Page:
Maybe, put a 40/60mm fan on left/right side is a chose.
Half top , and half bottom .
Maybe, put a 40/60mm fan on left/right side is a chose.
Hmm, one could run the 12V fan on the 5V fan header, despite the different voltage, but the usual fan plugs do not match the fan header? Is this why you connected it to the GPIO pins? I saw a fan with a XH 2.54-2 pin connector, but the fan header is under-specified.
Yup, this is exactly why.
Not all PC 12V fans will start spinning at 5V but most modern quiet fans will start and run just fine. I have little to no use for GPIO on VF2, so putting a fan there is completely fine for me.
As stated before, this would complicate the setup for a simple acrylic case like this. Sounds like a good idea for additive manufacturing (3d printed) case if heat on m.2 device is a concern. However I can assure you, a VF2 run in normal temperature environments can physically never overheat NVMe storage.
If fan is placed to sides, the top is empty. We can put anything on it. e.g. put another VF2.
I found a 25mmx10mm stick on 5v fan made for a raspberry pi, comes with 2 small heatsinks which match the PMIC and PCIE<>USB, cheap on EBay, just had to change to a JST connector.
I tried to spot the fan header in the design schematics and i think it is on sheet 21 labeled “U25” there. That would mean, the fan header is in fact not regulated and the 5V GPIO deliver the same flat power. The fan header is a JST PH 2.0 2 pin 2 mm, i think.
Shame to see the fan header isn’t switched. Oh well, it’s all the same in the end then.
The fan schematic (1.3b) for the fan socket is pretty simple:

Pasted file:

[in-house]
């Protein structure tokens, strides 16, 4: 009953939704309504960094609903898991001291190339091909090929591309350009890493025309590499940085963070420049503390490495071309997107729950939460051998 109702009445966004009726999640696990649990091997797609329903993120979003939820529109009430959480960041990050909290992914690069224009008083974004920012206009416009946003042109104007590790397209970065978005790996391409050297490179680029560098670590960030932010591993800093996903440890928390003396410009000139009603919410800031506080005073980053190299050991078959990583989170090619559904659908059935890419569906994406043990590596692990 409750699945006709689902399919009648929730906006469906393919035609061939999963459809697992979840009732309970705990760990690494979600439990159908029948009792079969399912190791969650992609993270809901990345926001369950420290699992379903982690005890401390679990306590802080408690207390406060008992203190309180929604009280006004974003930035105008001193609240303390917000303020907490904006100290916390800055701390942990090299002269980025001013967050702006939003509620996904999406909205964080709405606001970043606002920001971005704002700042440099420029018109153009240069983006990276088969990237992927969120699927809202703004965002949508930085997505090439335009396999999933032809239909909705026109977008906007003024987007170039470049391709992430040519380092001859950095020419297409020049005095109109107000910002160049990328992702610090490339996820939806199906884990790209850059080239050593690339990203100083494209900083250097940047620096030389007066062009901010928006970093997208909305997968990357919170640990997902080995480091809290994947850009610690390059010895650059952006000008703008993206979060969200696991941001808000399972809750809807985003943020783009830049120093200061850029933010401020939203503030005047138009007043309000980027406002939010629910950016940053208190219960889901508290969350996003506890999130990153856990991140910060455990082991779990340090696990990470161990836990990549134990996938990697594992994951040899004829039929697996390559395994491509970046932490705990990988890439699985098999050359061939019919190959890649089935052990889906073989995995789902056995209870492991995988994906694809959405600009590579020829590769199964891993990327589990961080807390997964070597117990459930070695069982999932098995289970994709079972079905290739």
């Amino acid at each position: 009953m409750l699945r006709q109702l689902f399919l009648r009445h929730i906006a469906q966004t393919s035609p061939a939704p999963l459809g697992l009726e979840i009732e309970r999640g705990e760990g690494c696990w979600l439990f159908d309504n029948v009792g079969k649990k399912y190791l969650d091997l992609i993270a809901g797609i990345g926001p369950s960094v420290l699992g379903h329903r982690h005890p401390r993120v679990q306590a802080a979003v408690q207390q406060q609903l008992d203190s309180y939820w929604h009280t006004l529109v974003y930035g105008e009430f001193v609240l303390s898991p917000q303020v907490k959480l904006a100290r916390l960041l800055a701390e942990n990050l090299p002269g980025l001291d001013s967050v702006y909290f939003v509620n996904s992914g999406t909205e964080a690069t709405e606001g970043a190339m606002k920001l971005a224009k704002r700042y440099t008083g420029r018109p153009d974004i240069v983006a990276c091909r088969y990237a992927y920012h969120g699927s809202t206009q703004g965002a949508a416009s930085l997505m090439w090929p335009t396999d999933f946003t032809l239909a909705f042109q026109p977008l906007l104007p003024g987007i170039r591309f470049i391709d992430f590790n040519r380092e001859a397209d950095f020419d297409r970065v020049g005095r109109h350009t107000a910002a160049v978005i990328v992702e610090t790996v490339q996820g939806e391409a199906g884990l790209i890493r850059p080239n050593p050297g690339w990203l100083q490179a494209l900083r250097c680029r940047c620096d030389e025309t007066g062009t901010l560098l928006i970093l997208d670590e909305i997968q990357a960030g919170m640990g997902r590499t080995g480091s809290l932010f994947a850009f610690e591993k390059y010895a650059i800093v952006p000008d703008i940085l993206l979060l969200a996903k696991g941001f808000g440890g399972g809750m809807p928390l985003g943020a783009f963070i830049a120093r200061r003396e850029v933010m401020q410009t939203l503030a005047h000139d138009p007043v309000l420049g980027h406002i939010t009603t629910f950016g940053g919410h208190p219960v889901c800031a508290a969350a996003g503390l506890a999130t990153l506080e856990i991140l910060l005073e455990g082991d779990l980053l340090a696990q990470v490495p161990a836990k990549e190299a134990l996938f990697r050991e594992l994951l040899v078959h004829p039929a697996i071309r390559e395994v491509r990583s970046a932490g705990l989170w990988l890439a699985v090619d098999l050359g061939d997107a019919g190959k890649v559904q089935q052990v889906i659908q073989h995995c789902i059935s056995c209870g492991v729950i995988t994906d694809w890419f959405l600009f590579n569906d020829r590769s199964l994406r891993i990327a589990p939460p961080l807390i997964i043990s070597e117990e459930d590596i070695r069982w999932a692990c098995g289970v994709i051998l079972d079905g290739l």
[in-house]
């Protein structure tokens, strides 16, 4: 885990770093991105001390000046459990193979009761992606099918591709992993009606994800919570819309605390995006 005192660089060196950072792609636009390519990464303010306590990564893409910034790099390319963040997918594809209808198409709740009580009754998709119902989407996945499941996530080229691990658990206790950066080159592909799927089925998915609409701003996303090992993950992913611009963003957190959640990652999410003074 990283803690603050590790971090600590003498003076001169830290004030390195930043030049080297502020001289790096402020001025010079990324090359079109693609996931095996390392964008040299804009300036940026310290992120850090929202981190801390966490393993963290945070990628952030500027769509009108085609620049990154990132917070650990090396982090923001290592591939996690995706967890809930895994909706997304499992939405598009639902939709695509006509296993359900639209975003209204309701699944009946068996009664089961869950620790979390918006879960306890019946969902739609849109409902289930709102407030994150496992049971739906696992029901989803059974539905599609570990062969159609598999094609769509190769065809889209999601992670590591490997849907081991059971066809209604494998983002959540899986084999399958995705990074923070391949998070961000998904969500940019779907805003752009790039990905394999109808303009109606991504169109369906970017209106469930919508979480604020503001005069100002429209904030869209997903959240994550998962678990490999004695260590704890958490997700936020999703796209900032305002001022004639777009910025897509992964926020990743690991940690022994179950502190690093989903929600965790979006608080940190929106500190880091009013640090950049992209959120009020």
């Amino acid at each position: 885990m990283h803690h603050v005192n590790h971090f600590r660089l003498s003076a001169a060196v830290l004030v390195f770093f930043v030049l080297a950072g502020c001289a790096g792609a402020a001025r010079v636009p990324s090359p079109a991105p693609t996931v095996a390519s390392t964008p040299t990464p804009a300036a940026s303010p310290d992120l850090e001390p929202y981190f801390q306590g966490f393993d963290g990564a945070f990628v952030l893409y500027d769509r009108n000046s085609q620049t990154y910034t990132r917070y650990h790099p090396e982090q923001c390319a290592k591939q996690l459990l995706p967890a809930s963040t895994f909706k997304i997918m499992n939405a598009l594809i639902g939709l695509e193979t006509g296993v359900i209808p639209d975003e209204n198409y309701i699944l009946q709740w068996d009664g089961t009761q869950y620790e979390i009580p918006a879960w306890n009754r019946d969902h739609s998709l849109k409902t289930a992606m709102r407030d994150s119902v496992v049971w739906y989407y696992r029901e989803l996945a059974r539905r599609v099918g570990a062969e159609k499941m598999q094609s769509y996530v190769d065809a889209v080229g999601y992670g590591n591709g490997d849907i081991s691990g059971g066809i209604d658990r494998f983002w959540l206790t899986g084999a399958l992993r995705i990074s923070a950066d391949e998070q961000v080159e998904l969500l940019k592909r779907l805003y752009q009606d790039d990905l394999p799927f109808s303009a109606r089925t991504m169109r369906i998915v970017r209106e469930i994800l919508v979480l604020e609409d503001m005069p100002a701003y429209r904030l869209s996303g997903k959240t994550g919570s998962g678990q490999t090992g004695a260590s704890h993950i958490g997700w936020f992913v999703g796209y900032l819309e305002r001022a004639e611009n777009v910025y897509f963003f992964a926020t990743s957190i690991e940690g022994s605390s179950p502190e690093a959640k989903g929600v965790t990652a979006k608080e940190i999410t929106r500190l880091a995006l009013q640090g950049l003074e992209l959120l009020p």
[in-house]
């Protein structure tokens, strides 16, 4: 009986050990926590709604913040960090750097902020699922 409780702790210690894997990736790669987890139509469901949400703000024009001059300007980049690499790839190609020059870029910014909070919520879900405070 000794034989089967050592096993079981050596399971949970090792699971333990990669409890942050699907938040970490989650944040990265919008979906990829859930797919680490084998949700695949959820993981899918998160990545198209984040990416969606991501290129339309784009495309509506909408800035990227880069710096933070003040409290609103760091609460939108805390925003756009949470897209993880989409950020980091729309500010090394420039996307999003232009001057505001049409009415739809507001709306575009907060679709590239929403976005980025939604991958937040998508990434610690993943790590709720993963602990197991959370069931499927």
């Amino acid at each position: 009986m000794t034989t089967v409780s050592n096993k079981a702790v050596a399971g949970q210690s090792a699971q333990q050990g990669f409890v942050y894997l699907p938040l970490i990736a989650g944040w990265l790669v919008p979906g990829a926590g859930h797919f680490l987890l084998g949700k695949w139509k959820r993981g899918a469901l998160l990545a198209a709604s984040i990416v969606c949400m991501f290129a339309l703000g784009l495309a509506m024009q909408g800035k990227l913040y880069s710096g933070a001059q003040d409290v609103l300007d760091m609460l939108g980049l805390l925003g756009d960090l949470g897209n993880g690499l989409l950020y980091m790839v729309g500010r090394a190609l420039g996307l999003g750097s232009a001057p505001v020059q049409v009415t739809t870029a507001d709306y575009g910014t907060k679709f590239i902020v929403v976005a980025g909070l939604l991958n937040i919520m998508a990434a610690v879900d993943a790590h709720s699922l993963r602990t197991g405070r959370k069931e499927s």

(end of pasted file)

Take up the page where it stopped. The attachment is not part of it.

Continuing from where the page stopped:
Pins 1 and 2 are the socket pins, 3 and 4 are the solder lugs for this SMD component.
FB120R is the important item here, a 2A ptc/polyfuse, this protects the board from short circuits or anyone trying to use it to drive high-power accessories (use GPIO header for that).
It also means you should not try to power the board through this socket, any serious power spike will drop you well below 5v on the board itself, no matter how powerful your supply.
Unfortunately this SMD socket has a polarised footprint, eg you cant simply de-solder it with a re-flow gun, turn it around and re-paste then solder. It may be possible to buy the same connector with a ‘reversed’ shell, which would have the same effect.
But, it’s also really easy to pop the fan’s plug in a small vice, depress the tiny metal latch and gently withdraw the pin sockets. Then check and if necessary gently press the latches back so they will work when re-used. And finally re-insert the pin sockets the correct way around. I’ve done this numerous times, you just need a steady hand, small tools and good eyesight (I have a nice magnifier to help my old eyes).
IMO, If the manufacturer thought it needed a fan, it would have shipped with a fan.